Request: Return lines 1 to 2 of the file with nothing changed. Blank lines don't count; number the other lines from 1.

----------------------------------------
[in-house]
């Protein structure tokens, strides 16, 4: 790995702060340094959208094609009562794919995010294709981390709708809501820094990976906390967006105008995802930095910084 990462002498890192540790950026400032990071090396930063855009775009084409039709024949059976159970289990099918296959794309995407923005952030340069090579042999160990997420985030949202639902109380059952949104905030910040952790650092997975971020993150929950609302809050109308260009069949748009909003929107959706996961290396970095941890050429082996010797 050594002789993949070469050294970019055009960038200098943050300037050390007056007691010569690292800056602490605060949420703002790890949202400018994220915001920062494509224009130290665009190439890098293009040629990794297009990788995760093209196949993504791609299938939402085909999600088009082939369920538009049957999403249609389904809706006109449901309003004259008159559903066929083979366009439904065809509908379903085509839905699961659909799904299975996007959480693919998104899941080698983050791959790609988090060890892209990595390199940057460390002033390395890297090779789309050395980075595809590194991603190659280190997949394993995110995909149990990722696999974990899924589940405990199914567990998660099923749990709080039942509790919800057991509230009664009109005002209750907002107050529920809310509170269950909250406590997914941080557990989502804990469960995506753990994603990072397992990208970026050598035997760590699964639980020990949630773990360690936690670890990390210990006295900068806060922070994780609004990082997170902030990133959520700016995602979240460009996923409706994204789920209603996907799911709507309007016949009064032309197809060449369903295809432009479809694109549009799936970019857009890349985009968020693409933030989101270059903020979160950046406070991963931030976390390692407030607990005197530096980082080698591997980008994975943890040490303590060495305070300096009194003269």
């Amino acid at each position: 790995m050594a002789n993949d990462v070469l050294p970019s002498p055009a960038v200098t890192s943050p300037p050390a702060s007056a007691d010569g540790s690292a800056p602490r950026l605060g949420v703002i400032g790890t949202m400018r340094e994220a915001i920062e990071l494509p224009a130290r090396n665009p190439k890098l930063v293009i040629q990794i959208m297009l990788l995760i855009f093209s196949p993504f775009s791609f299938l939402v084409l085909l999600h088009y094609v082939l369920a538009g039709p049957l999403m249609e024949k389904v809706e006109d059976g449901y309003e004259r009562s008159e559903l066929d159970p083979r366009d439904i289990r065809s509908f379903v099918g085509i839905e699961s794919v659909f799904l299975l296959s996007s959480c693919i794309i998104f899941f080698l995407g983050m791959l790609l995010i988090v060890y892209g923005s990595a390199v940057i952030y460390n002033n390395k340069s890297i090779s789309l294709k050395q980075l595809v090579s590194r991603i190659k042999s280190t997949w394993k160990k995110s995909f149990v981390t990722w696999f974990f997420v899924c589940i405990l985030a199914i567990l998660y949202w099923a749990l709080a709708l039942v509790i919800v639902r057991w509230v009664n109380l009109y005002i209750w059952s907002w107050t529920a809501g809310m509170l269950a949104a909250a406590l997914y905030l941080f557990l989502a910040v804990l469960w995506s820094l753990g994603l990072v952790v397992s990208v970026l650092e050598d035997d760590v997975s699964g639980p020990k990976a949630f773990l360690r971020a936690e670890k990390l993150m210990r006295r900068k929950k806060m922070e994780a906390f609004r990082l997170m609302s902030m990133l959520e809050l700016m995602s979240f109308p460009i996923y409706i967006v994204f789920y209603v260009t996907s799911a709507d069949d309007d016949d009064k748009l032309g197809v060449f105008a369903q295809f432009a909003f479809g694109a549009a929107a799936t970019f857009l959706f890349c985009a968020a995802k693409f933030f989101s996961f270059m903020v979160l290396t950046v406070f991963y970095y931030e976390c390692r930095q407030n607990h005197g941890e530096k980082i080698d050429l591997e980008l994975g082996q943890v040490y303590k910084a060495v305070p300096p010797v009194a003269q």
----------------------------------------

[in-house]
């Protein structure tokens, strides 16, 4: 790995702060340094959208094609009562794919995010294709981390709708809501820094990976906390967006105008995802930095910084 990462002498890192540790950026400032990071090396930063855009775009084409039709024949059976159970289990099918296959794309995407923005952030340069090579042999160990997420985030949202639902109380059952949104905030910040952790650092997975971020993150929950609302809050109308260009069949748009909003929107959706996961290396970095941890050429082996010797 050594002789993949070469050294970019055009960038200098943050300037050390007056007691010569690292800056602490605060949420703002790890949202400018994220915001920062494509224009130290665009190439890098293009040629990794297009990788995760093209196949993504791609299938939402085909999600088009082939369920538009049957999403249609389904809706006109449901309003004259008159559903066929083979366009439904065809509908379903085509839905699961659909799904299975996007959480693919998104899941080698983050791959790609988090060890892209990595390199940057460390002033390395890297090779789309050395980075595809590194991603190659280190997949394993995110995909149990990722696999974990899924589940405990199914567990998660099923749990709080039942509790919800057991509230009664009109005002209750907002107050529920809310509170269950909250406590997914941080557990989502804990469960995506753990994603990072397992990208970026050598035997760590699964639980020990949630773990360690936690670890990390210990006295900068806060922070994780609004990082997170902030990133959520700016995602979240460009996923409706994204789920209603996907799911709507309007016949009064032309197809060449369903295809432009479809694109549009799936970019857009890349985009968020693409933030989101270059903020979160950046406070991963931030976390390692407030607990005197530096980082080698591997980008994975943890040490303590060495305070300096009194003269």